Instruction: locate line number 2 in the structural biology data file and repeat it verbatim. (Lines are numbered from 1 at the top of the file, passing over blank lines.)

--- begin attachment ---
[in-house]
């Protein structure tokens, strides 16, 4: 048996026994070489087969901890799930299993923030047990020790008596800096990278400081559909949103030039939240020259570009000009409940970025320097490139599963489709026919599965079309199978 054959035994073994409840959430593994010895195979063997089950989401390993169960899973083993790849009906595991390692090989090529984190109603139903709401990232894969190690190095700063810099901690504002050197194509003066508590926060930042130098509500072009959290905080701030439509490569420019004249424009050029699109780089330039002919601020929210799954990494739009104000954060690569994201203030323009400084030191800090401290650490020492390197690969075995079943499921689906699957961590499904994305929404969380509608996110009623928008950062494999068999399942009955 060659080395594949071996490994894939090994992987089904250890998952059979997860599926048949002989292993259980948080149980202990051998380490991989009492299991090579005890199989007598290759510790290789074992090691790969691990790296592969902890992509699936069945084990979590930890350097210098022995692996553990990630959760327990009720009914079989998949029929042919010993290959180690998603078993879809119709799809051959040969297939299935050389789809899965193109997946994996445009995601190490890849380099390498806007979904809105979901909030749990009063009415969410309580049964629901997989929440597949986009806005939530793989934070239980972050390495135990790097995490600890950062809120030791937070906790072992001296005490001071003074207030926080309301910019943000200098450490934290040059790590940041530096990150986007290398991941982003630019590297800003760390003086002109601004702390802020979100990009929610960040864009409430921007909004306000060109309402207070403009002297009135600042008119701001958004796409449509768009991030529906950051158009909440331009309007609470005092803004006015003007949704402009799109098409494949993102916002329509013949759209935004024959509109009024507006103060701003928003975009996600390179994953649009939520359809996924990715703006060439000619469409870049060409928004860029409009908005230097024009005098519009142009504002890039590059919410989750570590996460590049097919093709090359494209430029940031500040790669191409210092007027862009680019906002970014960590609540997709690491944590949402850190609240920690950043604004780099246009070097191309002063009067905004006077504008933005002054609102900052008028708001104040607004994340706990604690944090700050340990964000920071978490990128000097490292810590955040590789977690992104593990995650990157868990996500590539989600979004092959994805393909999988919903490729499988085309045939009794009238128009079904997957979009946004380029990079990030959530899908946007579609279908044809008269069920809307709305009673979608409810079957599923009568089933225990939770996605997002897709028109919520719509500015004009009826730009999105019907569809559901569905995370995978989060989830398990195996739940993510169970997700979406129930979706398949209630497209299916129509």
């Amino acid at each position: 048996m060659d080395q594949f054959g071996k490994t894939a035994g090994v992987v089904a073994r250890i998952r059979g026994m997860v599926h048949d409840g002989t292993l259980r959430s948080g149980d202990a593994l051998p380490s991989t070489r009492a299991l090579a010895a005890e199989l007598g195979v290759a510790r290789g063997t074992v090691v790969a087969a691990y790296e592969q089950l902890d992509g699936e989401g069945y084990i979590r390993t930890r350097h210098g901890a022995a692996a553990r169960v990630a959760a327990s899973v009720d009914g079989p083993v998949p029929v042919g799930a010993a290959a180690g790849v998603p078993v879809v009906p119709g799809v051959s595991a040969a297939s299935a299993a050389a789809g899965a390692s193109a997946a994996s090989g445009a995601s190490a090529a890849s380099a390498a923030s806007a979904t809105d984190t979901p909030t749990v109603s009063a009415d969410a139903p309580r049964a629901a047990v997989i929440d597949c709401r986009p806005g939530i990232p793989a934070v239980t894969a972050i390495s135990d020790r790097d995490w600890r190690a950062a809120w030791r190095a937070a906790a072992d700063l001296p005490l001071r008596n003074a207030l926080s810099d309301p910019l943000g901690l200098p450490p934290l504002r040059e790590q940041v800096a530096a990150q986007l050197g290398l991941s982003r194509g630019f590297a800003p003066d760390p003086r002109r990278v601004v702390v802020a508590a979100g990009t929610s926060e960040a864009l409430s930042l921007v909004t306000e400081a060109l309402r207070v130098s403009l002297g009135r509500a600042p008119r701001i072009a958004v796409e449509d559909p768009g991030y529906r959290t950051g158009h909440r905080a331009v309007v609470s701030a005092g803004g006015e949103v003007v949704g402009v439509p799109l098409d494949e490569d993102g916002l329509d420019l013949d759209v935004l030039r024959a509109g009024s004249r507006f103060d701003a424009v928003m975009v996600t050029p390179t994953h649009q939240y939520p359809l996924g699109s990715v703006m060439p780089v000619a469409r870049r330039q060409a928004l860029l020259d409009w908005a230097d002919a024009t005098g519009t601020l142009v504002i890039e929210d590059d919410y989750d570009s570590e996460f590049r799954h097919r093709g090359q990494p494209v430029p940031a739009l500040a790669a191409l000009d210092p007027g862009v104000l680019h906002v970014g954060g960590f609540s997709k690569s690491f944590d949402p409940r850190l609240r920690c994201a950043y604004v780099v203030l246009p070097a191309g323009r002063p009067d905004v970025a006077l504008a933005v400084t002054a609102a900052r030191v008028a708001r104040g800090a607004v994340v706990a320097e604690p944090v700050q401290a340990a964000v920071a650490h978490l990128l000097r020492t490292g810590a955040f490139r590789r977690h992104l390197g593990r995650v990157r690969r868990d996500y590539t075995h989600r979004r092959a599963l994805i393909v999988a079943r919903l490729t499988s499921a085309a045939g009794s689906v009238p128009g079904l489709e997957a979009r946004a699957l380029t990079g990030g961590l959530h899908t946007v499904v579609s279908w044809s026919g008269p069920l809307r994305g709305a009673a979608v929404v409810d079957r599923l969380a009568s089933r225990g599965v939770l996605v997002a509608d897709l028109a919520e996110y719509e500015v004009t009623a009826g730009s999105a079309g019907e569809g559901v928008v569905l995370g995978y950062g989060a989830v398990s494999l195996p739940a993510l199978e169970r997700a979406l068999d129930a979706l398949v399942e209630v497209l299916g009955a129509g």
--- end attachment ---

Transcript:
């Protein structure tokens, strides 16, 4: 048996026994070489087969901890799930299993923030047990020790008596800096990278400081559909949103030039939240020259570009000009409940970025320097490139599963489709026919599965079309199978 054959035994073994409840959430593994010895195979063997089950989401390993169960899973083993790849009906595991390692090989090529984190109603139903709401990232894969190690190095700063810099901690504002050197194509003066508590926060930042130098509500072009959290905080701030439509490569420019004249424009050029699109780089330039002919601020929210799954990494739009104000954060690569994201203030323009400084030191800090401290650490020492390197690969075995079943499921689906699957961590499904994305929404969380509608996110009623928008950062494999068999399942009955 060659080395594949071996490994894939090994992987089904250890998952059979997860599926048949002989292993259980948080149980202990051998380490991989009492299991090579005890199989007598290759510790290789074992090691790969691990790296592969902890992509699936069945084990979590930890350097210098022995692996553990990630959760327990009720009914079989998949029929042919010993290959180690998603078993879809119709799809051959040969297939299935050389789809899965193109997946994996445009995601190490890849380099390498806007979904809105979901909030749990009063009415969410309580049964629901997989929440597949986009806005939530793989934070239980972050390495135990790097995490600890950062809120030791937070906790072992001296005490001071003074207030926080309301910019943000200098450490934290040059790590940041530096990150986007290398991941982003630019590297800003760390003086002109601004702390802020979100990009929610960040864009409430921007909004306000060109309402207070403009002297009135600042008119701001958004796409449509768009991030529906950051158009909440331009309007609470005092803004006015003007949704402009799109098409494949993102916002329509013949759209935004024959509109009024507006103060701003928003975009996600390179994953649009939520359809996924990715703006060439000619469409870049060409928004860029409009908005230097024009005098519009142009504002890039590059919410989750570590996460590049097919093709090359494209430029940031500040790669191409210092007027862009680019906002970014960590609540997709690491944590949402850190609240920690950043604004780099246009070097191309002063009067905004006077504008933005002054609102900052008028708001104040607004994340706990604690944090700050340990964000920071978490990128000097490292810590955040590789977690992104593990995650990157868990996500590539989600979004092959994805393909999988919903490729499988085309045939009794009238128009079904997957979009946004380029990079990030959530899908946007579609279908044809008269069920809307709305009673979608409810079957599923009568089933225990939770996605997002897709028109919520719509500015004009009826730009999105019907569809559901569905995370995978989060989830398990195996739940993510169970997700979406129930979706398949209630497209299916129509």